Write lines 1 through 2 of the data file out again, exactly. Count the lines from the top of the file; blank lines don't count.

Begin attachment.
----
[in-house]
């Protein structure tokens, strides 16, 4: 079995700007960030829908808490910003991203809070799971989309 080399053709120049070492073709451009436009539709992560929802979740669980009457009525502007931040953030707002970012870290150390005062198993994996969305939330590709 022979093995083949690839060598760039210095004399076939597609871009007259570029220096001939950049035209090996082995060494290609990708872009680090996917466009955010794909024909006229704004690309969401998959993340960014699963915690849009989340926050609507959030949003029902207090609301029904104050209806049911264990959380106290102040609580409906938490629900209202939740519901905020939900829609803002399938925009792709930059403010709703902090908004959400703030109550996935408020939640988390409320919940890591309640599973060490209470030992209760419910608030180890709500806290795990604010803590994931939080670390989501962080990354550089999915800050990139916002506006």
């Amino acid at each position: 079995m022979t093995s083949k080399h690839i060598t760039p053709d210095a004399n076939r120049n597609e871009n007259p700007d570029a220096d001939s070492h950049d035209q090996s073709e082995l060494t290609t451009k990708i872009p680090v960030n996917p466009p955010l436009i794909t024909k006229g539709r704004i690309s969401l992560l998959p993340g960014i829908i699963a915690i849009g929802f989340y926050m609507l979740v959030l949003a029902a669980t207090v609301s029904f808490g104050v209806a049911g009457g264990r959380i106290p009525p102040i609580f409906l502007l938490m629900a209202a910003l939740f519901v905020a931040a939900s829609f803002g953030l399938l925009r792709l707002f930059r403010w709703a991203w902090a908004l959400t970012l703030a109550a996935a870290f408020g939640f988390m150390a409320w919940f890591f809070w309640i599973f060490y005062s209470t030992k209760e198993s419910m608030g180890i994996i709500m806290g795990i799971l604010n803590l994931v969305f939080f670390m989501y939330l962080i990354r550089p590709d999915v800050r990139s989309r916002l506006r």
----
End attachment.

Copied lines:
[in-house]
């Protein structure tokens, strides 16, 4: 079995700007960030829908808490910003991203809070799971989309 080399053709120049070492073709451009436009539709992560929802979740669980009457009525502007931040953030707002970012870290150390005062198993994996969305939330590709 022979093995083949690839060598760039210095004399076939597609871009007259570029220096001939950049035209090996082995060494290609990708872009680090996917466009955010794909024909006229704004690309969401998959993340960014699963915690849009989340926050609507959030949003029902207090609301029904104050209806049911264990959380106290102040609580409906938490629900209202939740519901905020939900829609803002399938925009792709930059403010709703902090908004959400703030109550996935408020939640988390409320919940890591309640599973060490209470030992209760419910608030180890709500806290795990604010803590994931939080670390989501962080990354550089999915800050990139916002506006």